My dorm costs 300 euros per month. Compared to Russia it is too expensive, but there is a huge amount of facilities so you understand what you pay for. Here you have your own room, even heated floors; everything is very convenient and comfortable. In addition, your mother or a friend can come to you easily and they can stay with you for free. A significant advantage is that there are common rooms for parties, there are three or four of them. We also have a roof where you can hang out with friends. Absolutely everything is provided: washing, drying, etc. Students mostly live alone in their own type of apartment, but there are also shared apartments for those who want to live together.

Accommodation in the dorms in Russia costs from 720 rubles to 1800 rubles, it is less expensive than in Germany. Conditions of rooms in HSE dorms are slightly worse, but prices cannot be even compared.

Let us talk about education. What are your first impressions? What surprised you the most? What are the differences between studying in Russia and in Germany?

I was surprised that you can choose courses yourself. You just have to take enough credits because there is a credit system in this university when every subject “weighs” some credits. It was unusual for me because in my Russian unit it does not work like this. There is an obligatory basic amount of subjects for all students and you choose everything else yourself. You can finish your education in 3 years or in 4-5 years. It all depends on the number of courses you have taken. In addition, you have a lot of free time: you can work 20 hours a week, go to gym, hang out with friends, whereas in my university in Moscow you study 6 days a week and there is no enough time for yourself. Professors handle you really well. You feel that they are interested in students and that they want to teach you everything properly. The website is made very conveniently: all lectures are uploaded there and all professors regularly use it. At my university, for example, not everyone works systematically with provided resources.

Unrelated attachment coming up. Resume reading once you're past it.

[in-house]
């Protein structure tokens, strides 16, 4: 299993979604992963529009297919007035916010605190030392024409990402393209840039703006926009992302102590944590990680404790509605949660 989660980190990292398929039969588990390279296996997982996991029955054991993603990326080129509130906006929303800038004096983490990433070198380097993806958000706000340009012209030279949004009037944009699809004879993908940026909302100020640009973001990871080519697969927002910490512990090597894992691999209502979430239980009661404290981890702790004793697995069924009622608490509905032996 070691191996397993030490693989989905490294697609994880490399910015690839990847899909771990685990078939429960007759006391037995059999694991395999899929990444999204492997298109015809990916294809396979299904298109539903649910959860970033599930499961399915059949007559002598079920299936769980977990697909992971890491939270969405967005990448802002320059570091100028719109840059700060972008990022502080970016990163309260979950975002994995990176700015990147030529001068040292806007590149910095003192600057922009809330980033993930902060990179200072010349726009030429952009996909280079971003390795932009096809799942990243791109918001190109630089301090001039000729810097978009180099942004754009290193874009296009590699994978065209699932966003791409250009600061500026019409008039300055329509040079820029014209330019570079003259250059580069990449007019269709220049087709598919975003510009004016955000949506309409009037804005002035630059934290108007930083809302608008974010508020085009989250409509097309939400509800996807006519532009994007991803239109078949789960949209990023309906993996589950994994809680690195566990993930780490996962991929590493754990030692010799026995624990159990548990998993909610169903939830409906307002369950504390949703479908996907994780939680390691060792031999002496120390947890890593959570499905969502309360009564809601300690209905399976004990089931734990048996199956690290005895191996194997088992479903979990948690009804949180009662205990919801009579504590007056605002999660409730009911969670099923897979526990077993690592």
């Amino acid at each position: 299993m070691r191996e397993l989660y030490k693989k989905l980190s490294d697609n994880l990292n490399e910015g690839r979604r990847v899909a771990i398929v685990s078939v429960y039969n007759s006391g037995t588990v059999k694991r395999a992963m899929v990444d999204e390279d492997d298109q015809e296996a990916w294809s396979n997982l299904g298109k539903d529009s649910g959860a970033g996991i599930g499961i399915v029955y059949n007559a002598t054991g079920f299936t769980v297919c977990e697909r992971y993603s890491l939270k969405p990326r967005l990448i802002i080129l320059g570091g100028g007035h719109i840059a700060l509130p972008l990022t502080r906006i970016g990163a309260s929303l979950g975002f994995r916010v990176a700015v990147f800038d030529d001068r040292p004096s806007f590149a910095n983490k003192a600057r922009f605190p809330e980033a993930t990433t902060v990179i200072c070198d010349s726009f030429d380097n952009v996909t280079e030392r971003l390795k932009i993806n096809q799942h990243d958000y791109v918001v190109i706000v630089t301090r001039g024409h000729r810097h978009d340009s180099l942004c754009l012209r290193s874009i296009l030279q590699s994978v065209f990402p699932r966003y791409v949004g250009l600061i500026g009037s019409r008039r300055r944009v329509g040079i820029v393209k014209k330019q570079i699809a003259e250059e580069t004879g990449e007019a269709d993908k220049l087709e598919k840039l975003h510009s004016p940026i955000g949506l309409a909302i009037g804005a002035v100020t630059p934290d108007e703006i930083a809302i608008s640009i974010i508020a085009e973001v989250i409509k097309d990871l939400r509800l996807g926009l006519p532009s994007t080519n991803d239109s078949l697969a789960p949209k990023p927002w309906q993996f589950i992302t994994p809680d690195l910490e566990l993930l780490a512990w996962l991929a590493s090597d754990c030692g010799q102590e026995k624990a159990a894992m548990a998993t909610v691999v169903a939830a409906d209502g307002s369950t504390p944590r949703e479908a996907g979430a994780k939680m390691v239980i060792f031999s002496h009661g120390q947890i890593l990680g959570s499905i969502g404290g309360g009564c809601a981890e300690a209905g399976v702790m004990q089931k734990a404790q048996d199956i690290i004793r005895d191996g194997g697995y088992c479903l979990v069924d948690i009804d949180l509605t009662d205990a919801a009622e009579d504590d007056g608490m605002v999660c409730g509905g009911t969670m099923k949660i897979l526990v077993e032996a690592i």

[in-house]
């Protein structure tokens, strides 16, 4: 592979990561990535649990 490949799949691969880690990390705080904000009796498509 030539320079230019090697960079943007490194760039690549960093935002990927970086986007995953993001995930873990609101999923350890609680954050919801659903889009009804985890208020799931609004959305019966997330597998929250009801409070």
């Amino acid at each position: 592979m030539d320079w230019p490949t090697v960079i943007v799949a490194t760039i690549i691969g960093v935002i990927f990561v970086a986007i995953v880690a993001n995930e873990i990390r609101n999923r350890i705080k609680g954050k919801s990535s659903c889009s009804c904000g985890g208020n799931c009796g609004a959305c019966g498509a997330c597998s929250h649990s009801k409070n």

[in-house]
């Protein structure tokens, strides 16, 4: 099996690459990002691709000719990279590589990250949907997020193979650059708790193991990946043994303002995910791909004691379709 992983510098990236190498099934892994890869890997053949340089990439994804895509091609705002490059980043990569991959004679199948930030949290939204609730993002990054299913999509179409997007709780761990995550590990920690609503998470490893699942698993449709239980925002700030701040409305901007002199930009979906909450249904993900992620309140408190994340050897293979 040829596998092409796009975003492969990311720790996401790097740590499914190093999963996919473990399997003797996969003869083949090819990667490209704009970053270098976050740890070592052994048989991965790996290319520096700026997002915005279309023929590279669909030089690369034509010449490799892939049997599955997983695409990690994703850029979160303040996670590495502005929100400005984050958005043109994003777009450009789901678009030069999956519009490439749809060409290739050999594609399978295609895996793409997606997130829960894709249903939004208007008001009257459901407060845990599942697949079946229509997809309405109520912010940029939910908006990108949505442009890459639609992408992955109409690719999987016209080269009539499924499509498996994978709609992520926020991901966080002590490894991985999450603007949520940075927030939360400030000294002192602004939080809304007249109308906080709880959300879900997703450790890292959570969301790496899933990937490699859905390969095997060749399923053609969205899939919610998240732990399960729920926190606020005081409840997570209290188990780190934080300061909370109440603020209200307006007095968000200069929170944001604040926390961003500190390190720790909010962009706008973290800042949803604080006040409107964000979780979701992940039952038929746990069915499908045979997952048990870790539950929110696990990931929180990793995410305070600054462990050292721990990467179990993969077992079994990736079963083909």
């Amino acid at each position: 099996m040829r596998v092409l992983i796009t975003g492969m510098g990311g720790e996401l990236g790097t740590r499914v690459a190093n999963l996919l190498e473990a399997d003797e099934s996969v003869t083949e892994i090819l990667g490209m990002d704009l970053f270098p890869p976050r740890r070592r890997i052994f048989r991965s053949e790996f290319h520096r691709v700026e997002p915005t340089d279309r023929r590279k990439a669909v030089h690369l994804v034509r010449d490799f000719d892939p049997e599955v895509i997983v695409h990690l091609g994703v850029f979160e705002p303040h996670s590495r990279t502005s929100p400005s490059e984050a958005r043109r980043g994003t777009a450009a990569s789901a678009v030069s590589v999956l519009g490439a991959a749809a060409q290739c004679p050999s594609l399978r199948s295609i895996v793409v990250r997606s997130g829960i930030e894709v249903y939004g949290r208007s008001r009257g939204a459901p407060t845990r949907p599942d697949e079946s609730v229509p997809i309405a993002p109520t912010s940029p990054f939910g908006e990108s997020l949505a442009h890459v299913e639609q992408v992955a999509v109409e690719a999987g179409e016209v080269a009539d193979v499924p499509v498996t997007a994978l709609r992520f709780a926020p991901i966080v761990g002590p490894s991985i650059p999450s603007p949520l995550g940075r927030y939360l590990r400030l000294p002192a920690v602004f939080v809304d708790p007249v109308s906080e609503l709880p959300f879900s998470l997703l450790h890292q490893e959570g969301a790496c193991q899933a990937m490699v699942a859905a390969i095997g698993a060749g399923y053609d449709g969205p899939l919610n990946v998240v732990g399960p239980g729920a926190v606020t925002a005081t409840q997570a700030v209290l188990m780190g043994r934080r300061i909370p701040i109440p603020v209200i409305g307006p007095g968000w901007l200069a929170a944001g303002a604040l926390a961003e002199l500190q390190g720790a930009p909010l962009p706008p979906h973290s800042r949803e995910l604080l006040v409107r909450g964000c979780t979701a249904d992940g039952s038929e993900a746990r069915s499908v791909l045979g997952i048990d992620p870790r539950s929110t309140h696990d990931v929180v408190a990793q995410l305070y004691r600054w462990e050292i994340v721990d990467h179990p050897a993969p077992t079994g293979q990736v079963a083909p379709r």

HSE system of studying is very similar to the European. Probably, it is the only university in Russia with such a system, it is an enormous advantage. But HSE students don’t have so much free time, it’s a disadvantage.

Do you think that studying abroad is harder? Why?

I still cannot answer this question exactly. Studying in another language obviously is more difficult, but professors really want to help you learn their subject. The same goes for exams. In my opinion, the principle is the same everywhere no matter where you study: if you are interested in education - you go on, if you are not - you fail exams and leave. I would also note various challenges that are related to the difference in the educational systems, which are incomprehensible to you, and you do not always know how to deal with them. For example, I was asked to write an individual work on a business idea review, but I did not know how to write because I had never used to write anything similar. Everyone here is used to the existing criteria. There are many project tasks and you yourself must control everything. Often students evaluate each other’s contribution to common work.